I’ve lost my plurality of identity while at UChicago. I feel like a monolith: strictly defined by my character as a student. Consequently, my social interactions are dictated by this identity, especially with adults. Our university is a knowledge economy in which students are consumers who solicit the production of goods and services from our faculty. While I may be superimposing Marx onto a seemingly innocuous structure, I think our position as students lends an imperial authority on our professors. I encourage students, faculty, and the University’s policies to prioritize the synchronicity of students and faculty socialization.
I remember that feeling in high school when I saw my English teacher at Party City: “Can they leave the school?!” This type of shock has followed me to college. Students and faculty exist in disparate realms, and there’s something fundamentally strange about being assigned to a realm where I engage with adults strictly in a mode of exchange. This mode of exchange creates an impersonal social orientation endemic to universities: Adults are seen as the incarnation of research and knowledge and exist to deposit their curriculum into students. As such, we often engage with faculty in one-directional discourse: question and answer, which gives our relationships a transactional character.
Over the last few months, I’ve enjoyed trying to deconstruct the formality inherent in this intellectual exchange. I’m eager to escape the student vernacular, putting curse words on sabbatical for twenty minutes.
The University should adopt “Take a Faculty to Lunch or Dinner,” a university-funded program practiced at Dartmouth, Yale, Ohio State University, and University of Pennsylvania, among other recognizable institutions. These universities have a shared policy: sponsored vouchers, at least once per term, that cover the expenses of at least one student and one professor dining off-campus. Dartmouth describes their program as “designed to encourage undergraduate students and faculty to have substantive conversations outside of the classroom, engaging around topics of academic interests, future studies, and general life experiences.” Dartmouth offers a $30 voucher per person to be used Monday through Friday, allowing a maximum of three students and one professor per meal at either a fine-dining restaurant at the Hanover Inn or their campus food hall.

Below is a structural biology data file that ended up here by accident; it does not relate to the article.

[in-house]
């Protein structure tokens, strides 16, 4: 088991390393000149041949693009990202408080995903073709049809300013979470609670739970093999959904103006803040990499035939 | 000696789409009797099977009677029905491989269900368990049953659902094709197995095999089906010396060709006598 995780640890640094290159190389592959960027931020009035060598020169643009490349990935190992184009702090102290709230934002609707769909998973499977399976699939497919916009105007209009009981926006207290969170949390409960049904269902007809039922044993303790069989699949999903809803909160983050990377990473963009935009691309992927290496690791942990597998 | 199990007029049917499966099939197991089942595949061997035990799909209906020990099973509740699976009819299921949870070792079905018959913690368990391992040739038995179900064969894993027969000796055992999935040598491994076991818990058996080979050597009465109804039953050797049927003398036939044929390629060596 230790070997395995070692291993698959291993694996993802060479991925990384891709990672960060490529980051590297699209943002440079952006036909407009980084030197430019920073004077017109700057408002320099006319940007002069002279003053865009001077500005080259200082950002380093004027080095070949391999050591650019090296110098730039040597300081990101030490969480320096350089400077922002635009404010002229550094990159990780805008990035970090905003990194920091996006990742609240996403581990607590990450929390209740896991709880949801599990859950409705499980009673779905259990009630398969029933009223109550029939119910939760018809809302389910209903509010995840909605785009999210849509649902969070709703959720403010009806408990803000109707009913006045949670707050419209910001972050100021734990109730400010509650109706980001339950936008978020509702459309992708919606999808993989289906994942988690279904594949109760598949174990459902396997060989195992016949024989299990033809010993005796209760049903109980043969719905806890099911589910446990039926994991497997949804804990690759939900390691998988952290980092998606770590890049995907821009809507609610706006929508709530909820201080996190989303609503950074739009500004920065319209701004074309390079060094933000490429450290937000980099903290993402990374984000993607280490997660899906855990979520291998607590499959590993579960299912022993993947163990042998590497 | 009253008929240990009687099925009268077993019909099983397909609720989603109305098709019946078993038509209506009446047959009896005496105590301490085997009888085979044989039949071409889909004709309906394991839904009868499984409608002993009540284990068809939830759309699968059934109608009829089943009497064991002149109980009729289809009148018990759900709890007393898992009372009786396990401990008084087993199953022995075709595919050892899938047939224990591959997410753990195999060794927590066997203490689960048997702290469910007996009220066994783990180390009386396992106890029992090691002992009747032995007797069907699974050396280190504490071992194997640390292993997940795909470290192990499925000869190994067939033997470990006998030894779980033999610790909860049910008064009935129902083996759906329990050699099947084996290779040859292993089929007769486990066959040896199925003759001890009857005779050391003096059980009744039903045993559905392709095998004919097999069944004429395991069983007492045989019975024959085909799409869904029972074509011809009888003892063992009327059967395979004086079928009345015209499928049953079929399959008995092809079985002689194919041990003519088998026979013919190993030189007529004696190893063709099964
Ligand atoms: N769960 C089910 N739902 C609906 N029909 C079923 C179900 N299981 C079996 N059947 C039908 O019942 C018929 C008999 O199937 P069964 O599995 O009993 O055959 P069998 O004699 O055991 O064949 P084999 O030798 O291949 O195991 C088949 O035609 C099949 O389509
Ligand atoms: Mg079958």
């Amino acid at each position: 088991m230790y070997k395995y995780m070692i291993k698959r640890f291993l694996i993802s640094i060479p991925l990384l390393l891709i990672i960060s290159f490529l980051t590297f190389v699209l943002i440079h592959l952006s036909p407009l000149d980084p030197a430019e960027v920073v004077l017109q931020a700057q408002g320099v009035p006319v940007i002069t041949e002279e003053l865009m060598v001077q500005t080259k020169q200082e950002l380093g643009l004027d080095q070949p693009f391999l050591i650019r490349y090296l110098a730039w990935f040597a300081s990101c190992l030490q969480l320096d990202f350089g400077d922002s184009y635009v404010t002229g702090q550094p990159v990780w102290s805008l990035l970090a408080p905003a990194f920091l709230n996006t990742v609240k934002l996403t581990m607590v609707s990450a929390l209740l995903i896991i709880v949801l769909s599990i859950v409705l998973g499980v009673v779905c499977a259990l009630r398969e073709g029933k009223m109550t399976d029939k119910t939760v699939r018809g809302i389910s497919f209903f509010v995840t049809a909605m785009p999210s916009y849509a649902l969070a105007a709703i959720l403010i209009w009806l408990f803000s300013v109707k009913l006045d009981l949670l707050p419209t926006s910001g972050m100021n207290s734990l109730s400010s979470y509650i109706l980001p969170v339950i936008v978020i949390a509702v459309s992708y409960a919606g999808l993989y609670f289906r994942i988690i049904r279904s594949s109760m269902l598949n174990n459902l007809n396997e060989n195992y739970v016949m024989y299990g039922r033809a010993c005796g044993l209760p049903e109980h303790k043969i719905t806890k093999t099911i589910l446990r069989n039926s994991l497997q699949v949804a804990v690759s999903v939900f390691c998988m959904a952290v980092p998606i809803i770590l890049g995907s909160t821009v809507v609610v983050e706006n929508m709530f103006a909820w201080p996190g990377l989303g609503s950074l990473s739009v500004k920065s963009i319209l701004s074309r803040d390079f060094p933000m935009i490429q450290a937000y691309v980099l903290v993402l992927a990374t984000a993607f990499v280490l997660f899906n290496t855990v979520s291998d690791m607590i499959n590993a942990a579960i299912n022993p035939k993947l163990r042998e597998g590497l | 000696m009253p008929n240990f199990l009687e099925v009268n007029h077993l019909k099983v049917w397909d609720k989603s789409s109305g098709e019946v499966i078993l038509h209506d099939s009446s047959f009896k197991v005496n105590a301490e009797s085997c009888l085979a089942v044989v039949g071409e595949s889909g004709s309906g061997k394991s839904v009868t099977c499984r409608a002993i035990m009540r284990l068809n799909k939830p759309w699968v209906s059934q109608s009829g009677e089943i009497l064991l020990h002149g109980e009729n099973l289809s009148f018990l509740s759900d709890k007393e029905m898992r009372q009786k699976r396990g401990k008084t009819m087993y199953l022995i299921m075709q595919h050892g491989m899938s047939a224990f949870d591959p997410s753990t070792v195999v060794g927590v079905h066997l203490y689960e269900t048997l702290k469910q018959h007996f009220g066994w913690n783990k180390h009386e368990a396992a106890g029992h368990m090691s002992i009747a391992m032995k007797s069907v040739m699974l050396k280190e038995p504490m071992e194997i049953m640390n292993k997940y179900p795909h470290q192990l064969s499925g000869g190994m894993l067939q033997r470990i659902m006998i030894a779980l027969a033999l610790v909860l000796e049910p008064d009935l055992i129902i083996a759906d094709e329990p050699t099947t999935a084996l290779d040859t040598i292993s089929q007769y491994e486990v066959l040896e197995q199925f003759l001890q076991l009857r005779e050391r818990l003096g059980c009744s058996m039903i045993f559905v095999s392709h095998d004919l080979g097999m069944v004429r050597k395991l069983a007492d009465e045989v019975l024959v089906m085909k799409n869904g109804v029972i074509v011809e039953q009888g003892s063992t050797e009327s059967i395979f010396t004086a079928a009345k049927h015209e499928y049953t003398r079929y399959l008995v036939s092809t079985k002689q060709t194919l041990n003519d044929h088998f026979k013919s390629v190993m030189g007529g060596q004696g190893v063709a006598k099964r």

UChicago should facilitate a similar program to encourage student-faculty relationships unbridled by classroom evaluation and regulation, especially since we are already plagued by a reputation as socially inept students, well-versed in everything but eye contact.
Though not administrative, I suggest professors also begin to reconfigure social norms. By referring to faculty only by their earned degrees, we are encouraged to see them as strictly defined by their intellectual labor. Instead, I encourage faculty members to let students refer to them by first-name. My Sosc professor prefers this address, and it certainly is not a demerit to his credentials. Rather, the lack of formality creates a more accessible and inviting learning environment.
As for students, I encourage you all to find ways to bridge these disparate realms. Distance yourself from the structural barriers between you and your professor: Propose office hours outside of a laboratory or office, invite a professor to coffee and correspond via email with any lingering questions. Like many of you, I’m passionate about passion. I could listen to a lecture on Turkish weaving if the lecturer were emphatic and captivating enough to convince me to care about nomadic weaving motifs. I think many of us view our professors as an auditory machine, and we aren’t afforded the conversational freedom to understand how or why they acquired their knowledge, specialty, and passion.
The modalities of student-professor interactions need to be expanded. I’m looking for mentors, not only teachers, and our school should do more to recognize the value of social interactions rather than just modes of knowledge exchange.
Henry Cantor is a first-year in the College.